Everyone has a right to express their views. They have the right to express how they feel about many issues. But the WBC has no decency whatsoever in my mind. To verbally assault the president's daughters, to attack any politician's children, is a step so low that it boggles the mind.

It's borderline threatening to do what this church has done, to stage events in front of the schools where the president's daughters attend, to call them "satanic spawn." What reason do they even have for doing this? What do they accomplish by putting fear in the minds of children -- not only in the minds of the president's daughters, but also in their classmates' minds as well?

The answer is simple: there IS no purpose to these events, in these staged protests. They are simply designed to bring attention to the church, to bring extremist followers to their doors. The president's daughters (and dead soldiers, for that matter) are props, as important to the protesters as their offensive signs and imagery are. The only purpose Sasha and Malia serve to these protesters is that they are the daughters of the president.

By doing something so offensive, so blatantly wrong, this church brings about more attention to itself. That is the real goal here: the WBC, it's clear to see, could care less about the Obama daughters.

It's disgusting how some can see this as justifiable, as serving some greater meaning. Whether you agree with the WBC or not on the issues, the violent words and imagery they project unto the president's daughters is wrong...and I worry for the souls of these church members.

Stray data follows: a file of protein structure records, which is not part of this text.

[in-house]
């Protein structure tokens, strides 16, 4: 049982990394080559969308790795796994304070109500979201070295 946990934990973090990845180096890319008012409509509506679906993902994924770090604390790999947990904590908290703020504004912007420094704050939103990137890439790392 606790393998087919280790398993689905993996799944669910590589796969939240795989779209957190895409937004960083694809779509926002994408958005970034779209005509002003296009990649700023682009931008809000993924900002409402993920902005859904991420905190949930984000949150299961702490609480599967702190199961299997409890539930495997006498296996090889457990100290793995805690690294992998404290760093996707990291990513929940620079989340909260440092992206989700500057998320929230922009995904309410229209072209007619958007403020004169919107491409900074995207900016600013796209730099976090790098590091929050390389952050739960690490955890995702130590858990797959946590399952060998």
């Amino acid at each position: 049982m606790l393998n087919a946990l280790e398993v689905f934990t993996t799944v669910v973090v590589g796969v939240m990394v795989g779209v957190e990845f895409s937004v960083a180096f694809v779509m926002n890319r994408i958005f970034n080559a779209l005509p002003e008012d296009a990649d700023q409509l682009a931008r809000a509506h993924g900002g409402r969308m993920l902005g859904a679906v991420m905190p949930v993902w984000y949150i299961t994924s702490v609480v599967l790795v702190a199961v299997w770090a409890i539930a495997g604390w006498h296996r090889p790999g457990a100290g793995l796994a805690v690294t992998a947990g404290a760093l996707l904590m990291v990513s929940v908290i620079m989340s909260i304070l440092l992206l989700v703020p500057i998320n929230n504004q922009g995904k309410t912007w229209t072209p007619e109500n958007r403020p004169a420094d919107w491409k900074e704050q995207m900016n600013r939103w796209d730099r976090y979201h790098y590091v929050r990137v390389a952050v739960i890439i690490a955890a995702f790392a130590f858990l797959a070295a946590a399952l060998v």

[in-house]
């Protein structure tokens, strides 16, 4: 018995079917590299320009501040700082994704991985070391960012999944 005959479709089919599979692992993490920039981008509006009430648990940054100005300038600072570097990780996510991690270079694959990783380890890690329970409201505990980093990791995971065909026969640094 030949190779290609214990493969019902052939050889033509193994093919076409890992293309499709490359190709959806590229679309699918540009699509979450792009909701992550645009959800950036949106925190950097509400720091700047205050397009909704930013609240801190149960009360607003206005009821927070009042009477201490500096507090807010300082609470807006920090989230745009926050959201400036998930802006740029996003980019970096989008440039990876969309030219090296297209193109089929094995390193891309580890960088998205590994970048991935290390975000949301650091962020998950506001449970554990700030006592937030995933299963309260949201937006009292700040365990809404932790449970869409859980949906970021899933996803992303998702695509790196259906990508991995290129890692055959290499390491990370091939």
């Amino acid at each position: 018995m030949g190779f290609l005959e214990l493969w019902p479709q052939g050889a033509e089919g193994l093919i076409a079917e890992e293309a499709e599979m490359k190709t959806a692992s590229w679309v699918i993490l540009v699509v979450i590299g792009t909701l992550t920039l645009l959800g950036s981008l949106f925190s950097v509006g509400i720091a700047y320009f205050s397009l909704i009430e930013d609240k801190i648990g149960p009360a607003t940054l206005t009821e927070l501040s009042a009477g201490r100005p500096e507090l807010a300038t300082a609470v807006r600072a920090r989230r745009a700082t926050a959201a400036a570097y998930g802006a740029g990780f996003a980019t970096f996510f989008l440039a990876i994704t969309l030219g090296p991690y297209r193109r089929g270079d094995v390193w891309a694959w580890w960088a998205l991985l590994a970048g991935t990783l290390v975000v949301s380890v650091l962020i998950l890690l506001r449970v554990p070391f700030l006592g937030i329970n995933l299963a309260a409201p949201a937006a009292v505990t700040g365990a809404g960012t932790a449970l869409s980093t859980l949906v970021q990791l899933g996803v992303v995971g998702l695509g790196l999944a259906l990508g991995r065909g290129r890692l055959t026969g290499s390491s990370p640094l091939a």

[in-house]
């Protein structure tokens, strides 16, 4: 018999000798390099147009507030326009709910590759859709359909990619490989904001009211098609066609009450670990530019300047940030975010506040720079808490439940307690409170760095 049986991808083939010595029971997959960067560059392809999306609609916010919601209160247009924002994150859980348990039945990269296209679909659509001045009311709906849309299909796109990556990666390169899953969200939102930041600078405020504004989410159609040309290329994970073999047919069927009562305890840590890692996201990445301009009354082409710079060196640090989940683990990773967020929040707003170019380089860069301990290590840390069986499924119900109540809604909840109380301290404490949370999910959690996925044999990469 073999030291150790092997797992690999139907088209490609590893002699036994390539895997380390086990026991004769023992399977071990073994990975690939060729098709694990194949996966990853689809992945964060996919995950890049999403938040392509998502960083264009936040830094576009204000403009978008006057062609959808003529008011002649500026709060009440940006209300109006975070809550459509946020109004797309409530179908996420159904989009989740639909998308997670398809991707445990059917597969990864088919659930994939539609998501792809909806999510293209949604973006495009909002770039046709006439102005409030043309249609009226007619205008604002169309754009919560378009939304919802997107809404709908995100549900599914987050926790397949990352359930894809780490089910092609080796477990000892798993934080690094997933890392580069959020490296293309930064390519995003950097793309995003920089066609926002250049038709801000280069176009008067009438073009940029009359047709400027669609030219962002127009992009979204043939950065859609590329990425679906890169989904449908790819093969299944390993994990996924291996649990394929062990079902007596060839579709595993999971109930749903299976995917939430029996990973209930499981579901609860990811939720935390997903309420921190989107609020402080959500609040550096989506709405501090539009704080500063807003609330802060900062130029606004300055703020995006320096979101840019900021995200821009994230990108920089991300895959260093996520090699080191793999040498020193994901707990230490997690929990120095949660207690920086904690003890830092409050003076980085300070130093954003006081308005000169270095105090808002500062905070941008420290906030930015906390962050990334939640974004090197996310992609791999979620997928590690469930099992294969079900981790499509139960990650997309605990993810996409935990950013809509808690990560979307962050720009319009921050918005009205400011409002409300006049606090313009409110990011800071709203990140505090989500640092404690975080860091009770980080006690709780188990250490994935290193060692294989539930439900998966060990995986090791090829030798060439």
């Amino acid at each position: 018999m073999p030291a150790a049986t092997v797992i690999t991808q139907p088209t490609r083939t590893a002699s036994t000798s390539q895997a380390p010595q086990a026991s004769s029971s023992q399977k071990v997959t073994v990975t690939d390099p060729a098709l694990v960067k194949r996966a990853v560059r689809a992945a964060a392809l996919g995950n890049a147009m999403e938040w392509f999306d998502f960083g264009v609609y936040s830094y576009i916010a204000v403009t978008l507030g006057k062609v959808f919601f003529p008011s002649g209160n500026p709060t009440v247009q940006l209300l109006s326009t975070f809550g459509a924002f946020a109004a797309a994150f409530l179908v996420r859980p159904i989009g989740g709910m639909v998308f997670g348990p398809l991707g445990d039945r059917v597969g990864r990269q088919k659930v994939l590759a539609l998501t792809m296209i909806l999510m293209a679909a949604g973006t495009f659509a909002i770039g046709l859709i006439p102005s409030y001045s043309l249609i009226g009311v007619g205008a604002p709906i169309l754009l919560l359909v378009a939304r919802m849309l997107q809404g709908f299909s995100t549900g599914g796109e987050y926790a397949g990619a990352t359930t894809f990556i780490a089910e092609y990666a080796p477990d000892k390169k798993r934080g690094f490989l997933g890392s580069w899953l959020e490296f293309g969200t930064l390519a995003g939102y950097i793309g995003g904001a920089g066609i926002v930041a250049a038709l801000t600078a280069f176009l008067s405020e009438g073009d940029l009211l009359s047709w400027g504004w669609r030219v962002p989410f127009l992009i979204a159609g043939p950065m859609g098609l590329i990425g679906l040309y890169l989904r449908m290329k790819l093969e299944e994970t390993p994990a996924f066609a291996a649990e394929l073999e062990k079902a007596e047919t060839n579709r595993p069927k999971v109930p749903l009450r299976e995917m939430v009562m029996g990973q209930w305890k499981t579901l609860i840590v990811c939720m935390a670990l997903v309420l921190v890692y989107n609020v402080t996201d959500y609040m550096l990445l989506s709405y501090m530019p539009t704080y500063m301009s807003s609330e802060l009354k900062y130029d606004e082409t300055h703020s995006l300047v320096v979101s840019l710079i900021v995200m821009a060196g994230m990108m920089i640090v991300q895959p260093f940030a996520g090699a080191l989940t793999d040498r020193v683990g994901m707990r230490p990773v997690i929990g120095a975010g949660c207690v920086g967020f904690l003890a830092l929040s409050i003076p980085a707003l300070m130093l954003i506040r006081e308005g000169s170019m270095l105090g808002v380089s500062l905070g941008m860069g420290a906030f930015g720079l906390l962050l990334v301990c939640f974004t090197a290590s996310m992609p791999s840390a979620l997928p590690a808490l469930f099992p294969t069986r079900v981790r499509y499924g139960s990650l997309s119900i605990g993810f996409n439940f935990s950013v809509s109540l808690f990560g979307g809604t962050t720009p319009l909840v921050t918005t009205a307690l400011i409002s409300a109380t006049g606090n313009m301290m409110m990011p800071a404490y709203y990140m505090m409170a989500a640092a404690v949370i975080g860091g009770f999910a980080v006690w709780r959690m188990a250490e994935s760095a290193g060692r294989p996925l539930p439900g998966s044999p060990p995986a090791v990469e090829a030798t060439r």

Friday, November 6, 2009

Boehner confuses Constitution with Declaration, and grievances within fouding document to current events

At a recent TEA Party protest in Washington DC, House Minority Leader John Boehner stood before a crowd of thousands. Encouraging him to stand against the proposed health care bill in the House (which is now endorsed by the AARP), he spoke of a great founding document, the U.S. Constitution. Holding his personal copy of the document in his hand, Boehner recited the Preamble to the crowd:

"We hold these truths to be self-evident," Boehner said, "that all men are created equal, that they are endowed by their Creator with certain unalienable Rights..."

Without a doubt, many TEA Party protesters at the event felt a sense of pride in hearing those words.

Some, however, probably felt a bit confused. Indeed, the document that Boehner was quoting was not the Constitution -- it was the Declaration of Independence.